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March 16, 2007

Paul Casey


JOEL SCHUCHMANN: Paul Casey thanks for joining us here. Even-par round of 70 today after a 64 yesterday. Difficult to follow up a 64?
PAUL CASEY: It shouldn't be but yes, for some reason it's always difficult to shoot -- sorry take my foot out of my mouth, to follow up a low round like that.
But I'm very happy with a round of 70, and I got to 8-under par with a couple of birdies early on. I handed it back shortly afterwards. But it was a tough golf course, and the rain had made some aspects slightly easier, obviously softer greens, and it made the rough a lot thicker. So with the wind picking up, I'm actually very, very happy with a level-par round.

Q. How much experience did you have with the rough today; a few visits?
PAUL CASEY: Yes. (Smiling) Wasn't kind to me. But then again, it was kind to me yesterday. So it's probably evened itself out now.
But whenever I was in the rough, I just made sure I got back out on the fairway. You know, bogeys are not going to hurt you necessarily around here. This is a tough setup. I was close to making a bit of a mess of it on the fourth hole. Got stuck in the rough there. Failed to get out of the rough completely with the second shot, so had to play my third shot from still in the rough, and had a good 2-putt from about 45 feet which saved a bogey.
So, yeah, for that exception, I mean, the rest of it was pretty good. I controlled the golf ball well.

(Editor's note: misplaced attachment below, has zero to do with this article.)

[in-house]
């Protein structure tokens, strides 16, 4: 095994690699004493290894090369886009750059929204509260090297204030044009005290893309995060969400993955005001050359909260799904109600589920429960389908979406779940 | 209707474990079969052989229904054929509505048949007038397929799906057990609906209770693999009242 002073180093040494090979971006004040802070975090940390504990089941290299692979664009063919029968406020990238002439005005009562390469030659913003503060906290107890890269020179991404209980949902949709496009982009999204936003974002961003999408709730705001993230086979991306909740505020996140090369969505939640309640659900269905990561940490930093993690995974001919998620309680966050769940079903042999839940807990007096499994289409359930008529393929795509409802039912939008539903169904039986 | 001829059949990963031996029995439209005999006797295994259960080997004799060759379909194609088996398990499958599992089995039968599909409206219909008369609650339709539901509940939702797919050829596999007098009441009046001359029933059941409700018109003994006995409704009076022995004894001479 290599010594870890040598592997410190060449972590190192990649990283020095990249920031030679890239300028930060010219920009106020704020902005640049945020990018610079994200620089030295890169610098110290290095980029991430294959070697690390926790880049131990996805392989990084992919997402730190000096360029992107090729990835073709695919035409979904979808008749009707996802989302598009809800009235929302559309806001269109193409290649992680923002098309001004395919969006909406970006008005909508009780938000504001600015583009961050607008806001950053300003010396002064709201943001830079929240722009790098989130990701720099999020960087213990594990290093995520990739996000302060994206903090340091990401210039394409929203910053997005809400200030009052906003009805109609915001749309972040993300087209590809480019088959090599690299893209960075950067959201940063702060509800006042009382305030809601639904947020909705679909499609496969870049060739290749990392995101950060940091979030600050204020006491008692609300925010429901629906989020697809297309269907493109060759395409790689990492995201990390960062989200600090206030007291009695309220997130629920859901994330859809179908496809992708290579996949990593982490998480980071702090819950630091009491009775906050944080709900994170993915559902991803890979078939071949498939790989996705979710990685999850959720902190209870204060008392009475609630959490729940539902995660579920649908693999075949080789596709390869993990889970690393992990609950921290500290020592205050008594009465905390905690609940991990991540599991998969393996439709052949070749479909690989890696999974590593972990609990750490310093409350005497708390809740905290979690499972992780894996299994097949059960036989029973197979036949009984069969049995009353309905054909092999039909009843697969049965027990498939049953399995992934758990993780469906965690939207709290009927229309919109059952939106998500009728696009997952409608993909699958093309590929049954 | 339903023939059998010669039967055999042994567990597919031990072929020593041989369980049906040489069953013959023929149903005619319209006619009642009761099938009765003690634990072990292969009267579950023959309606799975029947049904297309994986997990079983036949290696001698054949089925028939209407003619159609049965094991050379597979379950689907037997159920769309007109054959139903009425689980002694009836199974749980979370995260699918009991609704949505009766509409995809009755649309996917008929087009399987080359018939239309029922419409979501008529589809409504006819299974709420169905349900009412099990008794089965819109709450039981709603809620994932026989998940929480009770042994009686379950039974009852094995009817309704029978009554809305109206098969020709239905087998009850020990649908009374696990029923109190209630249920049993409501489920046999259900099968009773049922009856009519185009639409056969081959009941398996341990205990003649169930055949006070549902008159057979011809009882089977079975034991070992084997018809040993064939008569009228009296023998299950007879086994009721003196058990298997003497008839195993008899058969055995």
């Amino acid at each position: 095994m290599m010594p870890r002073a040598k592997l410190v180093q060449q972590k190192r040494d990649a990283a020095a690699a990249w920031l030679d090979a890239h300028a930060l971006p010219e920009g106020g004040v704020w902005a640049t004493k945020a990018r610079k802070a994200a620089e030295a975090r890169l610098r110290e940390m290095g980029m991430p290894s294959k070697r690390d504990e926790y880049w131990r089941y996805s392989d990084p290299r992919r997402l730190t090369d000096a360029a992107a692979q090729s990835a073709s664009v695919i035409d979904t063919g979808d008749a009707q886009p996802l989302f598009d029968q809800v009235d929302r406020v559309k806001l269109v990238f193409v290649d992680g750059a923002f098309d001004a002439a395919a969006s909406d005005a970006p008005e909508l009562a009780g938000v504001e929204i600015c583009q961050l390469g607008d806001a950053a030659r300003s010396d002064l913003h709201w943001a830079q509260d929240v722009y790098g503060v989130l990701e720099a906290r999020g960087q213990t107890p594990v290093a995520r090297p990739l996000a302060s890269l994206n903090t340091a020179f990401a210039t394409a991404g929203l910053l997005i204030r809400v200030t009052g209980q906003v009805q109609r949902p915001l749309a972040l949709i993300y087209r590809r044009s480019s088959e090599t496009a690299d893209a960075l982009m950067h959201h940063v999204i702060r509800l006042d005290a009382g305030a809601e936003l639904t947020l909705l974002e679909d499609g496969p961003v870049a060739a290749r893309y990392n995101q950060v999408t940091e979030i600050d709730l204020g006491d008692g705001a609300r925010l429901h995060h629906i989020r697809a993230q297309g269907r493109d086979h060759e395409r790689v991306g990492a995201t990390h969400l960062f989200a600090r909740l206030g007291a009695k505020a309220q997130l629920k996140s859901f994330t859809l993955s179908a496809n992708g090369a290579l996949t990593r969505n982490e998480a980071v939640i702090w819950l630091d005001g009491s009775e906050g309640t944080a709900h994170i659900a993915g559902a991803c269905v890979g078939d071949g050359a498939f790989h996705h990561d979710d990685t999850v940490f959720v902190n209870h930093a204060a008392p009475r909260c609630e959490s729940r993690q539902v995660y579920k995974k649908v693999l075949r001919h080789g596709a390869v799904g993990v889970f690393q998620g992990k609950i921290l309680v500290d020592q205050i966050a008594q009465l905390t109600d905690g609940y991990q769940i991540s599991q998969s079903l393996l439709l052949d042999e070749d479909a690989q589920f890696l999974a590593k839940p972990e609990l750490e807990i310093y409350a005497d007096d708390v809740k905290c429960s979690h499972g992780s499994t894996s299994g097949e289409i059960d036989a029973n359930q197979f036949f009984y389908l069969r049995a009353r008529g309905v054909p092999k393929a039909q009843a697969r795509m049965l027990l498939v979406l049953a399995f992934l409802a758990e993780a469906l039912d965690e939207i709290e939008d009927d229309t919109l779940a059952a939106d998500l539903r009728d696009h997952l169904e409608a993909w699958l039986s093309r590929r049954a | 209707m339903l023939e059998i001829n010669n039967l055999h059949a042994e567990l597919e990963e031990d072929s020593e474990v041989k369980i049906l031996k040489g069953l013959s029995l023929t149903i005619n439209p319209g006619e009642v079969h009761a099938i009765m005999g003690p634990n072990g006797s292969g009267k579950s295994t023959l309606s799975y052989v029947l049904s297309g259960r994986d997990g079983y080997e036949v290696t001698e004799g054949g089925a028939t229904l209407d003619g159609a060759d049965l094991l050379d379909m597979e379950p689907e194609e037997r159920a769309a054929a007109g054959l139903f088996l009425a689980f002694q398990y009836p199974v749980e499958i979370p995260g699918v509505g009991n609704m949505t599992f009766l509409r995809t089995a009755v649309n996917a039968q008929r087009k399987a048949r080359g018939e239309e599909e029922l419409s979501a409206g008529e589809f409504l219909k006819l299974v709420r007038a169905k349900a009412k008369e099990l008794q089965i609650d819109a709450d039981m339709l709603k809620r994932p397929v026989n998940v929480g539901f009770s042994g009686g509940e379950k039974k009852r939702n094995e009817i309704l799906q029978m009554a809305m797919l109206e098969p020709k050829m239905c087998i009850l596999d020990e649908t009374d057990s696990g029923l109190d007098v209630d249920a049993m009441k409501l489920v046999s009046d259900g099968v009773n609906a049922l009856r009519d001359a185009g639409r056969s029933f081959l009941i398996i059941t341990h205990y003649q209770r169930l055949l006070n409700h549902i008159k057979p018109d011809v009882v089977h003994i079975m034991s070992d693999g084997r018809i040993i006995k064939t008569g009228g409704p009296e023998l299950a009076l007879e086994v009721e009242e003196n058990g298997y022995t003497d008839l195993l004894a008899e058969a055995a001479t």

Q. Do you feel going into the weekend, it's mission accomplished, going into contention, would that have been the goal before the start of the tournament?
PAUL CASEY: Yeah, definitely, the goal this week was always is to put myself in the mix of things and hopefully have a chance on Sunday afternoon.
So I'm very happily placed. It was a fun two days playing with Rocco. We had a laugh out there and very happy to see him play some really good golf today. We'll see whether he's still leading at the end of the day, but I think he deserves to with the golf he played.

Q. What was the effect of the rain, harder rough and slower greens?
PAUL CASEY: Slightly slower greens, but it also made the greens so soft that it was difficult to control the spin on the ball. I found on a couple of occasions, especially into the wind, trying to hit wedges or shorter shots, you really had to try and take the spin off the ball or throw it past the flag, which was very, very difficult.
Softer greens is great if you've got long irons in the hand. But obviously it's a disadvantage if you've got shorter irons in the hand as we found out today.

Q. What aspects of this course and next week at Doral are most beneficial to helping you prepare for the Masters; or more than the course, is it just being in a couple of elite fields that might prepare you better than any playing aspect or course characteristics?
PAUL CASEY: I think you're correct with the second point. The elite field is without a doubt, just the competition is the thing that prepares you the best. And also for me, the quick greens. Augusta doesn't have grain like these, as much grain as these do, but these greens are still pretty slick if you get in the wrong position. And Augusta's will be even slicker.